Since an agency of the state of California compiled the information for internal placement purposes, no experts testifying at trial had any role in gathering or reviewing the raw data, or comparing the data with the reports and patients themselves. Indeed, it is doubtful that any expert using those studies will ever have talked with or examined the patients, or even reviewed their medical records.

Indeed, one 1998 study found considerably higher life expectancies--in many instances in excess of 60 percent--for individuals placed in categories identical to those Eyman used. (4) Improved medical management of the individuals in residential care settings was part of the cause for the improved rates, but the study clearly displayed a much more comprehensive and detailed analysis of the medical history of the subjects. This study emphasizes and validates the importance of personal patient and medical record review in estimating expected remaining life.

Counsel should also examine the expert regarding the total number of subjects actually used to compile the life expectancy table. In many cases, the numbers sound impressive but in fact may be much lower, rendering the expert's life expectancy forecast unreliable.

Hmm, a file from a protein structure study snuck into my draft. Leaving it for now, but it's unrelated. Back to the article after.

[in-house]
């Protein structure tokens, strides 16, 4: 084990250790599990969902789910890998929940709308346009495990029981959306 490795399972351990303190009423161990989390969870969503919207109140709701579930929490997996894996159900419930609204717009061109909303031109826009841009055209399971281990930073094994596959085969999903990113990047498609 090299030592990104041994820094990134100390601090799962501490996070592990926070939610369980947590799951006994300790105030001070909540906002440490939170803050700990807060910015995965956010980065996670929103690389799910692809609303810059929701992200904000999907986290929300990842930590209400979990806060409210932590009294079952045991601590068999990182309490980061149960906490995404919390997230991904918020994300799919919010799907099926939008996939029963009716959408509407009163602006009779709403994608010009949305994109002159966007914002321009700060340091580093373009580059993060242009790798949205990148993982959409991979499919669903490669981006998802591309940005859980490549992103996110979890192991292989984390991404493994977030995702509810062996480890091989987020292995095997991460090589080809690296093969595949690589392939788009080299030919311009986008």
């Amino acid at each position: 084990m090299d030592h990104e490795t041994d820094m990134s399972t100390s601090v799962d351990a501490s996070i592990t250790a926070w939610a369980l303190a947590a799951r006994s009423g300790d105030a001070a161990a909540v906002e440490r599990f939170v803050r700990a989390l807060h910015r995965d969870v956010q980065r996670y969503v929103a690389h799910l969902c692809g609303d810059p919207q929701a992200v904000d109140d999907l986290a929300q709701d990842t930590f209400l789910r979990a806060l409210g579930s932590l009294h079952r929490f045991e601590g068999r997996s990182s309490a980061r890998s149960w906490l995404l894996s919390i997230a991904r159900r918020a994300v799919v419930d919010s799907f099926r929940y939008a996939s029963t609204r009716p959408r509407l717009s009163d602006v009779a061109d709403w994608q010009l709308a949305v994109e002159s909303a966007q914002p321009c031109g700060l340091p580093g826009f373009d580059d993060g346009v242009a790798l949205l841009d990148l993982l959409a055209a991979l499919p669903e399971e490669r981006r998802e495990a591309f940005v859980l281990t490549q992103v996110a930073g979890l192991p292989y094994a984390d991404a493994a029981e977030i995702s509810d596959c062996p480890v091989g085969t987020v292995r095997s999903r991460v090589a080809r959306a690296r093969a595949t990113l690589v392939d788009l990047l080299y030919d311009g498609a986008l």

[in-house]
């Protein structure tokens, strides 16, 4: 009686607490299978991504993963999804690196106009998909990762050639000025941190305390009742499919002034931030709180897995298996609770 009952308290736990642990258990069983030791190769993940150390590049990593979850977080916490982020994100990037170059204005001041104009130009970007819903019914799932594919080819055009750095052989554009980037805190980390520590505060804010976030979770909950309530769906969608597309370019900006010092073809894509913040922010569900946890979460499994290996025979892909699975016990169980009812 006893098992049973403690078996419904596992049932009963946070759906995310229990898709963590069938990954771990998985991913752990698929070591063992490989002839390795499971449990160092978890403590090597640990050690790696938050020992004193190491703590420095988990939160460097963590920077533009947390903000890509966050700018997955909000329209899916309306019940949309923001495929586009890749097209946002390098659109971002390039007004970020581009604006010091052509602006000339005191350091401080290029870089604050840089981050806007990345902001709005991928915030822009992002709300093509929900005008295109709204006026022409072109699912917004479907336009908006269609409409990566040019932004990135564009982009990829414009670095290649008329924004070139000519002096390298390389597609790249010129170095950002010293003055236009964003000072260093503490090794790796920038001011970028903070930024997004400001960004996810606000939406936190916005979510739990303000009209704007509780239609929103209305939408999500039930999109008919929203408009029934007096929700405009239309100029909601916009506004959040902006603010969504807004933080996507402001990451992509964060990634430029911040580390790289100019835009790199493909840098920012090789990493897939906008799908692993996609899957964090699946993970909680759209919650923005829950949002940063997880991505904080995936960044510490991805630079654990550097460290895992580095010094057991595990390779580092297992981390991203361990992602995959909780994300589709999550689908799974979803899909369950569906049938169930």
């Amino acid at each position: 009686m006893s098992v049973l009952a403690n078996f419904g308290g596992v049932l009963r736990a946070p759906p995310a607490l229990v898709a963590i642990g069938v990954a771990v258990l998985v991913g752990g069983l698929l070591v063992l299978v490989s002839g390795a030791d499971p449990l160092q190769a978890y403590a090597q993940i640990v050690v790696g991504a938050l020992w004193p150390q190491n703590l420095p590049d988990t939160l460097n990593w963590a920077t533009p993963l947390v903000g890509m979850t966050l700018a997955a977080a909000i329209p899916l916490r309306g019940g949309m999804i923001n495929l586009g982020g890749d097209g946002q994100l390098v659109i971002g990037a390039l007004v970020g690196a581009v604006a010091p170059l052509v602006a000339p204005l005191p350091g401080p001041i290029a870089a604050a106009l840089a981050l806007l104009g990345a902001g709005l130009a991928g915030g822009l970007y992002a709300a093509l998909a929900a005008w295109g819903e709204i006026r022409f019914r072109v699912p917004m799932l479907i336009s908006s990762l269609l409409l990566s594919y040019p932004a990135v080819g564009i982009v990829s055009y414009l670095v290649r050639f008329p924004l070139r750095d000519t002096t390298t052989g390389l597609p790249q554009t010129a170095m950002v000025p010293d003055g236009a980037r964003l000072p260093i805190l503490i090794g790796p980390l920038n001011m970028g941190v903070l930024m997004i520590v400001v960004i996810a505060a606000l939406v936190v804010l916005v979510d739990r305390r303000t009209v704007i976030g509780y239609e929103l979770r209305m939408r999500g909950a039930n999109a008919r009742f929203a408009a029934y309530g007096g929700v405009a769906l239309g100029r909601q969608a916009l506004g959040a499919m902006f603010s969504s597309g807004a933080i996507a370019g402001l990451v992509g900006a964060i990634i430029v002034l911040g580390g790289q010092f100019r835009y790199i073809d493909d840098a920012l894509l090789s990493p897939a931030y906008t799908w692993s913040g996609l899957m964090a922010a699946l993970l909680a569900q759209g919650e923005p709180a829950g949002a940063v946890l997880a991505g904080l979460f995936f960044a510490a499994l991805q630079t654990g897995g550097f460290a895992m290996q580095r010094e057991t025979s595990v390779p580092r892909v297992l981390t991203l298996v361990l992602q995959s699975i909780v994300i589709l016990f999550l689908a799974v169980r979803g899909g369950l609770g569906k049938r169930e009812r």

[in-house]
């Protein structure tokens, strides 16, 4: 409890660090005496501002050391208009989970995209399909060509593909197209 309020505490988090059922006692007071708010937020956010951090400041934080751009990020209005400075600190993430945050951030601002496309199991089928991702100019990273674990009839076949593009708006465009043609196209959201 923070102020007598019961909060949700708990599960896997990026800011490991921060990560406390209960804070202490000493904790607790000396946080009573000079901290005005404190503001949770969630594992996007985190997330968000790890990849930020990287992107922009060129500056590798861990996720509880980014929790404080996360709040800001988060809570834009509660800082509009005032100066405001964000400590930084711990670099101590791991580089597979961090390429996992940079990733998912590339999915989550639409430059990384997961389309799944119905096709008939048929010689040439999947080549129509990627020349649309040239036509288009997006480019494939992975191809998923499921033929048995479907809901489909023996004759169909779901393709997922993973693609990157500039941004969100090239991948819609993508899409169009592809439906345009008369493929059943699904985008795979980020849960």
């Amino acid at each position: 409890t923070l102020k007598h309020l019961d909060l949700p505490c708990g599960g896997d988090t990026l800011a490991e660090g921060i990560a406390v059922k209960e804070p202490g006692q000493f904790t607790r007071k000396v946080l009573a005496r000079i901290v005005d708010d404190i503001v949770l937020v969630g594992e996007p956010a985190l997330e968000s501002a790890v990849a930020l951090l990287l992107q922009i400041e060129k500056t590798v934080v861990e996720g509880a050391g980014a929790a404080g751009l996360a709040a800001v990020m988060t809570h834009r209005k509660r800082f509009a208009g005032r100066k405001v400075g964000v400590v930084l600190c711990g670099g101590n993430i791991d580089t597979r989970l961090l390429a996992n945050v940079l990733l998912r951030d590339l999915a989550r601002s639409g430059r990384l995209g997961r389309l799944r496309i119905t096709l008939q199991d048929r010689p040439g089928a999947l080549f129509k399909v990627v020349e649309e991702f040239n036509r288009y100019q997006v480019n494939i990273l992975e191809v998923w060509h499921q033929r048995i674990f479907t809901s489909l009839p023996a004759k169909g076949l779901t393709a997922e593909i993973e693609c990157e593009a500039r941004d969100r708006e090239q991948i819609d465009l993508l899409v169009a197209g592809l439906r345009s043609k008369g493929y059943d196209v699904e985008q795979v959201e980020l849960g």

For example, about 100,000 subjects were reviewed in two of the Eyman studies, but the authors excluded all those who could walk, reducing the study population to about 7,000. The 7,000 were divided into various categories, according to characteristics, and some subjects did not fit in any category. They were simply excluded.

Counsel must carefully read the articles that support the statistical approach to determine whether the causes of catastrophic injury--whether trauma or progressive metabolic disease--have been identified. Most articles fail to identify the causes of an injury itself. Obviously, if the injury was caused by progressive, untreatable metabolic disease, shortened life could be expected.

It is also important to closely scrutinize whether the studies address any cause-and-effect relationship between the disabilities and death. Often the authors fail to determine the ultimate causes of death for the subjects involved. Clearly, if a subject's death was in no way related to his or her disability, that person is not useful in predicting a plaintiff's life expectancy.

Plaintiffs as people

Humanizing the plaintiff is an essential aspect of any case. Defendants hate it. They would much rather the jury forget the needs of the individual plaintiff and, in fact, forget that the plaintiff is human at all.